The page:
Besides being flavorful, I sometimes forget that there are potent antioxidant benefits in these spices. I just use them because they taste so good. The website I linked to (click on the title of this post) gives you a big list and description of highly beneficial spices like cloves, cinnamon, oregano, tumeric, etc... Have fun with them!

Unsweetened Apple Pie Filling
5 thinly slices granny smith apples (your choice: peeled or unpeeled)
1/2 c. walnuts
2 tsp. cinnamon
1/2 tsp. cloves
1/2 tsp. nutmeg (optional)
Toss them all together. Set aside. Press half of the pie crust dough into pie pan to make the bottom. Pour filling into crust. Shape the other half of the dough over the top of the filling in thin pieces or strips (any random shapes are fine as long as the thickness of the pieces are even). Place foil over edges, and bake at 375 degrees for 25 min. Remove foil and bake another 20-25 min. 'til top is golden.

Pie Crust
2 c. flour (use fresh whole grain flour or buckwheat flour)
1/2 tsp. sea salt
2/3 c. lard
4-5 TBSP. cold water (just enough to get a workable ball of dough that's not sticky)

Combine flour and salt. Add lard and work it into the flour and salt by hand until it's all combined and crumby. Then add just enough cold water to get a firm non-sticky dough. Work it in by hand pushing and kneading until well combined. I like to let my dough ball sit in the frig. overnight for maximum nutrient benefit so that it "soaks" and neutralizes the phytic acid of the whole grains. You can try a rolling pin to flatten, but I found that just pushing it into the pan and shaping it by hand worked best for me. Follow directions above to bake.

Further notes on antioxidants:
( Antioxidants are substances or nutrients in our foods which can prevent or slow the oxidative damage to our body. When our body cells use oxygen, they naturally produce free radicals (by-products) which can cause damage. Antioxidants act as "free radical scavengers" and hence prevent and repair damage done by these free radicals. Health problems such as heart disease, macular degeneration, diabetes, cancer etc are all contributed by oxidative damage. Indeed, a recent study conducted by researchers from London found that 5 servings of fruits and vegetables reduce the risk of stroke by 25 percent. Antioxidants may also enhance immune defense and therefore lower the risk of cancer and infection.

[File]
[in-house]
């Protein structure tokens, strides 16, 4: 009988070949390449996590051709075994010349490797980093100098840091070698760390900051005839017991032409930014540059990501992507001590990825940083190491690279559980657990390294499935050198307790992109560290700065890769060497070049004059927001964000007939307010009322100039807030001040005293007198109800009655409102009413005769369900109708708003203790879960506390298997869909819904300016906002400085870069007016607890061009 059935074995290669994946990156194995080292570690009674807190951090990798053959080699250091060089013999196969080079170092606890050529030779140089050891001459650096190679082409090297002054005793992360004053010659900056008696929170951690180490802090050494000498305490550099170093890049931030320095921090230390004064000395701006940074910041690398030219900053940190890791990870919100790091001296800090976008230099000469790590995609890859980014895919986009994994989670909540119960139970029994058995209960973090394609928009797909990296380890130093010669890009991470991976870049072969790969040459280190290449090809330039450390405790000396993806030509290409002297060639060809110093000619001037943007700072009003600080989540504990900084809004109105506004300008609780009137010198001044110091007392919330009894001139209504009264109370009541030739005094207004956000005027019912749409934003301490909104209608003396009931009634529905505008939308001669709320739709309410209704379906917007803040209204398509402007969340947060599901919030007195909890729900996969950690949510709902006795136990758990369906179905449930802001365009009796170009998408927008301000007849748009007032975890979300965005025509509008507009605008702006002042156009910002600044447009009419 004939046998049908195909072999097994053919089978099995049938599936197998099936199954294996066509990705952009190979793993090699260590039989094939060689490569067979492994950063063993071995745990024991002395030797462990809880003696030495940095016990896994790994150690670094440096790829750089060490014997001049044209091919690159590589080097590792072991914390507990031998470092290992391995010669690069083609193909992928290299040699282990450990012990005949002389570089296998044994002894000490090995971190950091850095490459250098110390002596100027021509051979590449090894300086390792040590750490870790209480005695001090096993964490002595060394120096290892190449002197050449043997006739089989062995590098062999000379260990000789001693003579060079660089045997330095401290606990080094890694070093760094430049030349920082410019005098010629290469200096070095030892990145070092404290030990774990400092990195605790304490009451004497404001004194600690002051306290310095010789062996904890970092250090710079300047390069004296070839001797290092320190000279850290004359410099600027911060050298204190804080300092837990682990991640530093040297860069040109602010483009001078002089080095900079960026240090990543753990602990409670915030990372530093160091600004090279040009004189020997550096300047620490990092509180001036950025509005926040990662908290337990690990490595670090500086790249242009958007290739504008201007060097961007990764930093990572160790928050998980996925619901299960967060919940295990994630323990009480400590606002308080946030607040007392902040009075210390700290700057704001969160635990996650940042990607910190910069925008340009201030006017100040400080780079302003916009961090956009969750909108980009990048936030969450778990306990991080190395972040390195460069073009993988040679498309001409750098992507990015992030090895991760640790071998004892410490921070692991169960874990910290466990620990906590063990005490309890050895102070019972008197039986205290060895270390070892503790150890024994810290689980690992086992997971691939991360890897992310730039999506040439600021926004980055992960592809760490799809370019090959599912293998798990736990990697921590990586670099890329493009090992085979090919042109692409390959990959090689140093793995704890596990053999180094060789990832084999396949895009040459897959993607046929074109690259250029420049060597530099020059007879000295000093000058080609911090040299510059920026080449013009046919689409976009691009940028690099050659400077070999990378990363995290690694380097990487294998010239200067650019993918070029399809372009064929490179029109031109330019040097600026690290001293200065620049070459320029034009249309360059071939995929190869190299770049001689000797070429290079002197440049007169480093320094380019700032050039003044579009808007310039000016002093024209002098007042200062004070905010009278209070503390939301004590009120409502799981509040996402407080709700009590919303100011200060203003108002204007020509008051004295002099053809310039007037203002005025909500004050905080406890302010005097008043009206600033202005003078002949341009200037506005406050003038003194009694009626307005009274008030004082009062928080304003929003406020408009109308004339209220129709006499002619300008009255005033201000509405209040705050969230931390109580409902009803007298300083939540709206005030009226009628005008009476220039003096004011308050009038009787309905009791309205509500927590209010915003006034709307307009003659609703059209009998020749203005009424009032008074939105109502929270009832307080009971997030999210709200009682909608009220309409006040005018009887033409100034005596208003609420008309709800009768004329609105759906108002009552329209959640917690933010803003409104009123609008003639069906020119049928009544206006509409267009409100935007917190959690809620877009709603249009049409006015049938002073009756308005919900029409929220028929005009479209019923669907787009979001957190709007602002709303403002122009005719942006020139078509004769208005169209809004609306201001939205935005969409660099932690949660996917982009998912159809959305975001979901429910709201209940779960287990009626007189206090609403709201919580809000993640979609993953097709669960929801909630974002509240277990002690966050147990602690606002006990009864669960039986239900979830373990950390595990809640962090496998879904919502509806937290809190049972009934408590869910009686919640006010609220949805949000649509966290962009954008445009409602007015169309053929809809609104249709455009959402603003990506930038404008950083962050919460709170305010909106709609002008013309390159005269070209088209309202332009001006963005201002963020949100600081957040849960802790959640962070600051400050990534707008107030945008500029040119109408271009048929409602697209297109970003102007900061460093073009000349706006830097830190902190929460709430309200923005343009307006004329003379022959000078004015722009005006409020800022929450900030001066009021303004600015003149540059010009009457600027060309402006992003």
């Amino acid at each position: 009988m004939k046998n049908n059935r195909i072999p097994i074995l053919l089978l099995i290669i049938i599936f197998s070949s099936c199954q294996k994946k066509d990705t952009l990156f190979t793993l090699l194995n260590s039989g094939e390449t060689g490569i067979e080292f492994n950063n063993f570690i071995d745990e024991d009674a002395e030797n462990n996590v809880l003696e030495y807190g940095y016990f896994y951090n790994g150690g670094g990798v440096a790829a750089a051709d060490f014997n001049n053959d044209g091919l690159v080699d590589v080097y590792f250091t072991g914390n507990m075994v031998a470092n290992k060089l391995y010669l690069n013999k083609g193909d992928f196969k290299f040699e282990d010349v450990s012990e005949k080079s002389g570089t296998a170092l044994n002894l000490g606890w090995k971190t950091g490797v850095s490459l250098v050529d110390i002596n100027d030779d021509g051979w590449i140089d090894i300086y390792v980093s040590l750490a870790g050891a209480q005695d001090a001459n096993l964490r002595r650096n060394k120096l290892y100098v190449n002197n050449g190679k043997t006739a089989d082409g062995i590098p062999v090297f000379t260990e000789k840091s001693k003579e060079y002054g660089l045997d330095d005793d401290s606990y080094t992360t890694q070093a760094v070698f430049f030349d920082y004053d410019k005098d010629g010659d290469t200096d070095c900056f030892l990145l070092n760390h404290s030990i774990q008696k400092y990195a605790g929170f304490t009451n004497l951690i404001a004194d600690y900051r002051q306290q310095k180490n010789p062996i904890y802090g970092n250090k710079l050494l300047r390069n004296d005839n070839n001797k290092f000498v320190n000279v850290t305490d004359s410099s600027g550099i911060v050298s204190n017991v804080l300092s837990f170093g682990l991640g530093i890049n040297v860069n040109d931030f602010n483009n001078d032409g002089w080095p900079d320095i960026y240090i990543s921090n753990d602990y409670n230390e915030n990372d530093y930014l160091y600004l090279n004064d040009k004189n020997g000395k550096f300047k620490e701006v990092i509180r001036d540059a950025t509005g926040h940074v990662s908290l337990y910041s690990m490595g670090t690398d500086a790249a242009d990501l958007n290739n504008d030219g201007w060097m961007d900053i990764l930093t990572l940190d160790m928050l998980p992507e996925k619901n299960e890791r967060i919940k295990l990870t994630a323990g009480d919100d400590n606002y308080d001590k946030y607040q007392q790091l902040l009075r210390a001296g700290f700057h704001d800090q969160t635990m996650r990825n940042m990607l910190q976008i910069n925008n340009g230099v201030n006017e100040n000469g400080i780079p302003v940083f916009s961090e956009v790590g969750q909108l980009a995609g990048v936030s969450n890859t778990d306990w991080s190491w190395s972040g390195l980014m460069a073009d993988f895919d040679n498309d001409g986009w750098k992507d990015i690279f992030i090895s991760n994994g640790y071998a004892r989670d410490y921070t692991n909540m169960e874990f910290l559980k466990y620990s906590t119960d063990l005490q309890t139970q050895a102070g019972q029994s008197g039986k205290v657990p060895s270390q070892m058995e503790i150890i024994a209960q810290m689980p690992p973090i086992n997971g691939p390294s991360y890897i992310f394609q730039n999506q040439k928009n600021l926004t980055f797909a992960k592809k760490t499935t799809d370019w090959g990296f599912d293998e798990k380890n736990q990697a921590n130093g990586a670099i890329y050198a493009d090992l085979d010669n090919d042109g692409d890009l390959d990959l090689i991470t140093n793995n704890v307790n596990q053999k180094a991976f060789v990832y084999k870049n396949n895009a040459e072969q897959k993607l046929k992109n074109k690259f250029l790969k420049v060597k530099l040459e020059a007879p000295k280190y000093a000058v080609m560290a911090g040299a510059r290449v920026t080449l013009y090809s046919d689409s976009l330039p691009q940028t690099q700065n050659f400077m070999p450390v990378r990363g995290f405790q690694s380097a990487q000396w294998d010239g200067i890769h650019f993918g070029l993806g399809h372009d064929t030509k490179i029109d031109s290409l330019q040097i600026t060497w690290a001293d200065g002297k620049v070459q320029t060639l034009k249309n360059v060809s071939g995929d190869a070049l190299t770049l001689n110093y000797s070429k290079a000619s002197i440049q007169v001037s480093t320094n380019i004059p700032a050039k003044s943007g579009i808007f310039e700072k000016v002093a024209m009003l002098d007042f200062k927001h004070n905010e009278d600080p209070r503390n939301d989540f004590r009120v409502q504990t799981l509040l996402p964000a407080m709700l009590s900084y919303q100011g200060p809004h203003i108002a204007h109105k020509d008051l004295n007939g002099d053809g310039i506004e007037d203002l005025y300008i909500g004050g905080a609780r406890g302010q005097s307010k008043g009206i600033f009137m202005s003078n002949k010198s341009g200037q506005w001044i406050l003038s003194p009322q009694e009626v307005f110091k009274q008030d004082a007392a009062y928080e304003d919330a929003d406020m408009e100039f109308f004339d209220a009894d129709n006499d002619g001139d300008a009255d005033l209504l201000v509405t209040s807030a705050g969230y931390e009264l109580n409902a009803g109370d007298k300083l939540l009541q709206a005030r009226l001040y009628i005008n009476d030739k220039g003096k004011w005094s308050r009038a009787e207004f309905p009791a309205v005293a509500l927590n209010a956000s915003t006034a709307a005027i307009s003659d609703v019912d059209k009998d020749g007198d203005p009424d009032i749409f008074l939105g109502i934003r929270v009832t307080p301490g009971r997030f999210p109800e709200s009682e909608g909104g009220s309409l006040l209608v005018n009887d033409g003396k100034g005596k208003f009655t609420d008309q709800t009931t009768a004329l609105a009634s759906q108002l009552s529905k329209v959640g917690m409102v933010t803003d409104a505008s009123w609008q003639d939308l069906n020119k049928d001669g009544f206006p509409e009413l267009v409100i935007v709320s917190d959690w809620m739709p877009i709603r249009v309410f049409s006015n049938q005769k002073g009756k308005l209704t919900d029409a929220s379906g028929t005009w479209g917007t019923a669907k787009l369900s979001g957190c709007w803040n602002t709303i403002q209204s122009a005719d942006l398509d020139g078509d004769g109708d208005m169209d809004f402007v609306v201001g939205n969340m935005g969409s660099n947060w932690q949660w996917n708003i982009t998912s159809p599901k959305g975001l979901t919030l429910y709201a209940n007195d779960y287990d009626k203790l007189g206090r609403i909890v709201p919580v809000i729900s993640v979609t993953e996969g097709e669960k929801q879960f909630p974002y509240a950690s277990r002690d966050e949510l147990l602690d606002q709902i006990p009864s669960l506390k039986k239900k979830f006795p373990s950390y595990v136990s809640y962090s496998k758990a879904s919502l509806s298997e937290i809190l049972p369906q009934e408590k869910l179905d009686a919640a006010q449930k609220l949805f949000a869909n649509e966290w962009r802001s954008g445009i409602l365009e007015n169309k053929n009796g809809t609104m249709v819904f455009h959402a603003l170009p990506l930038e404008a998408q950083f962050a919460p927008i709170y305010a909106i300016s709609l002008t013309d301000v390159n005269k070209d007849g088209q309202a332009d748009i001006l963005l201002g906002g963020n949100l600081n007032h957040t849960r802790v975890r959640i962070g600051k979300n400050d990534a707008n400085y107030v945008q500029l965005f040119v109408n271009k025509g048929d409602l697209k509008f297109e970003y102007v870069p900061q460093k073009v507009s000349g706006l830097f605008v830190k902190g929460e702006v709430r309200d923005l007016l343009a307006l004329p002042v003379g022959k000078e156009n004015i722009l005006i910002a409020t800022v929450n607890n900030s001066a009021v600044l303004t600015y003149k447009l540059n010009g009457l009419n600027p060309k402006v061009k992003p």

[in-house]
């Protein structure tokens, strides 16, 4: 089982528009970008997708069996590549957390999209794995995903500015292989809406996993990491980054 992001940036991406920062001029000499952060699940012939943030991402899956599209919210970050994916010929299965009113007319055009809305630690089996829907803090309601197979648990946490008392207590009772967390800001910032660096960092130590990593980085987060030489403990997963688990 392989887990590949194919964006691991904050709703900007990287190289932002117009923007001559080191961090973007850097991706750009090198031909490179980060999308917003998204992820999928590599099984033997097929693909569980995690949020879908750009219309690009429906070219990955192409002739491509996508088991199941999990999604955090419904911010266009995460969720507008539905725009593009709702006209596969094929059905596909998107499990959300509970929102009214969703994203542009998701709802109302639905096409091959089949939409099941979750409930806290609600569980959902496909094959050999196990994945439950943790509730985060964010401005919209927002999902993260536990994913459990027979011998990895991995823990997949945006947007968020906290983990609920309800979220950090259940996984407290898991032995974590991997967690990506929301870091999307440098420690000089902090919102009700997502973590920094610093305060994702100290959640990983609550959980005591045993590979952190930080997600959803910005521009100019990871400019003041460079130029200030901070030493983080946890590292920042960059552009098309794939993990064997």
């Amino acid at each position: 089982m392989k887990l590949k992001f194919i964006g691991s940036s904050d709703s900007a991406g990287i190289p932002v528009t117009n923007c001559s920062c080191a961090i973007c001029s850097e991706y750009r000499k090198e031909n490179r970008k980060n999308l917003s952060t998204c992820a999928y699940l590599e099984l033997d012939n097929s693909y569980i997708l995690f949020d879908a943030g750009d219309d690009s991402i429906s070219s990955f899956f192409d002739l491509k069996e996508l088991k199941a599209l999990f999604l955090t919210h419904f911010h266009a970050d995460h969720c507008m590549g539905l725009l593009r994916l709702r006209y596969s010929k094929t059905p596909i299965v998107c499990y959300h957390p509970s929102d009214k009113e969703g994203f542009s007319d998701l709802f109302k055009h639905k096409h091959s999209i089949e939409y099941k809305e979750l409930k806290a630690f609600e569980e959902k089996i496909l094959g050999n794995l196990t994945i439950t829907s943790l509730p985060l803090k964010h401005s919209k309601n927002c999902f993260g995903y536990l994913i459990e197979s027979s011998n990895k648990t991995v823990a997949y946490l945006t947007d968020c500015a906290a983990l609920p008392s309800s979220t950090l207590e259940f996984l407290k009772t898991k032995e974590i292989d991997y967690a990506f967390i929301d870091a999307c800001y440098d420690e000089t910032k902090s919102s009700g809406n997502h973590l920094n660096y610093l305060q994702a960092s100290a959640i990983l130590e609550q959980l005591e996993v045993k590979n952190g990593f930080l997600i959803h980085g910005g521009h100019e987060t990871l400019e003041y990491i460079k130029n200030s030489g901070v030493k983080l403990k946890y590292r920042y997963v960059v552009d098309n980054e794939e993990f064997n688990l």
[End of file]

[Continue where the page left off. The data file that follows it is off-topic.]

Thursday, April 29, 2010


There was a time in my life, specifically the years 2001-2006, when I was exhausted most of the time. Ah, my child-bearing years... so full of new life for the new people on the planet and so amazingly exhausting for me. I have to admit that going into those years, I actually believed that I would not be one of those slow-motion confused young mothers who seemed to age exponentially upon the first month of midnight feedings. I had stayed up late plenty of nights cramming for exams or working night shifts before having kids. I was so glad that since I was a "night person," this would actually make it kinda fun to be awake with my baby at night. I was fairly confident... over-confident... blissfully ignorant... and my delusions of grandeur would soon have a day of reckoning with reality. My first daughter Faith was a frequent feeder day and night (despite my "Baby Wise" plan) and so began the "infant haze" of which my sister-in-law forewarned me. She was right. I nursed Faith for a little more than 1 year. Just as my body was starting to feel like my own again, Steve and I welcomed pregnancy #2 and had Lucas just before Faith's 2-year birthday. I nursed him for a year. He slept longer stints than Faith, but was still awake once or twice a night for months and months and so was Faith for that matter (potty training day and night). Just when I felt like I was getting my body back again, we welcomed pregnancy #3 and Anika was born 3 months before Lucas's 2-year birthday. Each birthing experience was the highlights of our lives. Now, getting on with life, there's only so much messy potty training and diaper changing a person can handle in a day. But this is about the time that Steve wanted to get two kitten for the kids to enjoy. Ok... I'll stop here. I'm saying all this because for one, I'm not exhausted anymore (praise God on high), and for two, I just wanted to point out that people who are physically exhausted don't have to be intellectually and spiritually exhausted. This was a time when a lot of things started to "wake up" with in me. I didn't have a whole lot of spare energy, but I valued every bit I had. I kept my mind fresh by reading books. I started getting rid of junk food which drained the life out of me, ate whole foods, and even entered the unknown world of raw milk. Very good place. I didn't have energy to make any elaborate meals, but I'd make at least one meal a week that was new and entirely God-food. I slowly made changes as much as I could handle. Granted, my house was an absolute mess for all of those years (tidiness is still not my forte), but God is teaching me that even house cleaning can help to center me on the bigger picture. I like that. I need that. If you happen to be reading this and you're exhausted, be encouraged that there's still a vibrant person in there regardless of your energy level at the moment. Try starting your day with two glasses of pure water, take a 20 minute "deep breathing nap" at any point possible in your day (whether or not you fall asleep is less important than the deep breathing), and start moving forward on something you've always wanted to know more about by reading or listening to teaching on the topic. It's fun to awaken your mind and spirit even when you're body is sleeping. Dream life fuels progress.